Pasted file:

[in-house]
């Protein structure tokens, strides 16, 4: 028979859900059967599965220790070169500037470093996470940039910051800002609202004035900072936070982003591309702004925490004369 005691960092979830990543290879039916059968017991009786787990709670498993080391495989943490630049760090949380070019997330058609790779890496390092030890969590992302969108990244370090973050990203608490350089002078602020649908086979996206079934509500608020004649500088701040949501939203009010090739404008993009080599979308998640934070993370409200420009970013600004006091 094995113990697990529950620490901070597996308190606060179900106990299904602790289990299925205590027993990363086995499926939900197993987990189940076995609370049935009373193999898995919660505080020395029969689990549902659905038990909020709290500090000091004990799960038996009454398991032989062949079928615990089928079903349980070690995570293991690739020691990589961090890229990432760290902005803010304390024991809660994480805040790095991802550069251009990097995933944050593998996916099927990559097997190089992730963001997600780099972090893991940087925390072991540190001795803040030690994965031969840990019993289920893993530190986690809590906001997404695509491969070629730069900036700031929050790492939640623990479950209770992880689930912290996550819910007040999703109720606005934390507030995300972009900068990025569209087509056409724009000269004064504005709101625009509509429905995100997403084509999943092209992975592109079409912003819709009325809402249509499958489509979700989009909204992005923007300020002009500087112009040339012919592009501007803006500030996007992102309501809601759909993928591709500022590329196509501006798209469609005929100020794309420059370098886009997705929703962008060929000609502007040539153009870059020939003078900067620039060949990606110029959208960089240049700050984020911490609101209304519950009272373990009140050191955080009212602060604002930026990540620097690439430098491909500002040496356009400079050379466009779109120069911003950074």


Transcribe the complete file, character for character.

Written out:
[in-house]
């Protein structure tokens, strides 16, 4: 028979859900059967599965220790070169500037470093996470940039910051800002609202004035900072936070982003591309702004925490004369 005691960092979830990543290879039916059968017991009786787990709670498993080391495989943490630049760090949380070019997330058609790779890496390092030890969590992302969108990244370090973050990203608490350089002078602020649908086979996206079934509500608020004649500088701040949501939203009010090739404008993009080599979308998640934070993370409200420009970013600004006091 094995113990697990529950620490901070597996308190606060179900106990299904602790289990299925205590027993990363086995499926939900197993987990189940076995609370049935009373193999898995919660505080020395029969689990549902659905038990909020709290500090000091004990799960038996009454398991032989062949079928615990089928079903349980070690995570293991690739020691990589961090890229990432760290902005803010304390024991809660994480805040790095991802550069251009990097995933944050593998996916099927990559097997190089992730963001997600780099972090893991940087925390072991540190001795803040030690994965031969840990019993289920893993530190986690809590906001997404695509491969070629730069900036700031929050790492939640623990479950209770992880689930912290996550819910007040999703109720606005934390507030995300972009900068990025569209087509056409724009000269004064504005709101625009509509429905995100997403084509999943092209992975592109079409912003819709009325809402249509499958489509979700989009909204992005923007300020002009500087112009040339012919592009501007803006500030996007992102309501809601759909993928591709500022590329196509501006798209469609005929100020794309420059370098886009997705929703962008060929000609502007040539153009870059020939003078900067620039060949990606110029959208960089240049700050984020911490609101209304519950009272373990009140050191955080009212602060604002930026990540620097690439430098491909500002040496356009400079050379466009779109120069911003950074």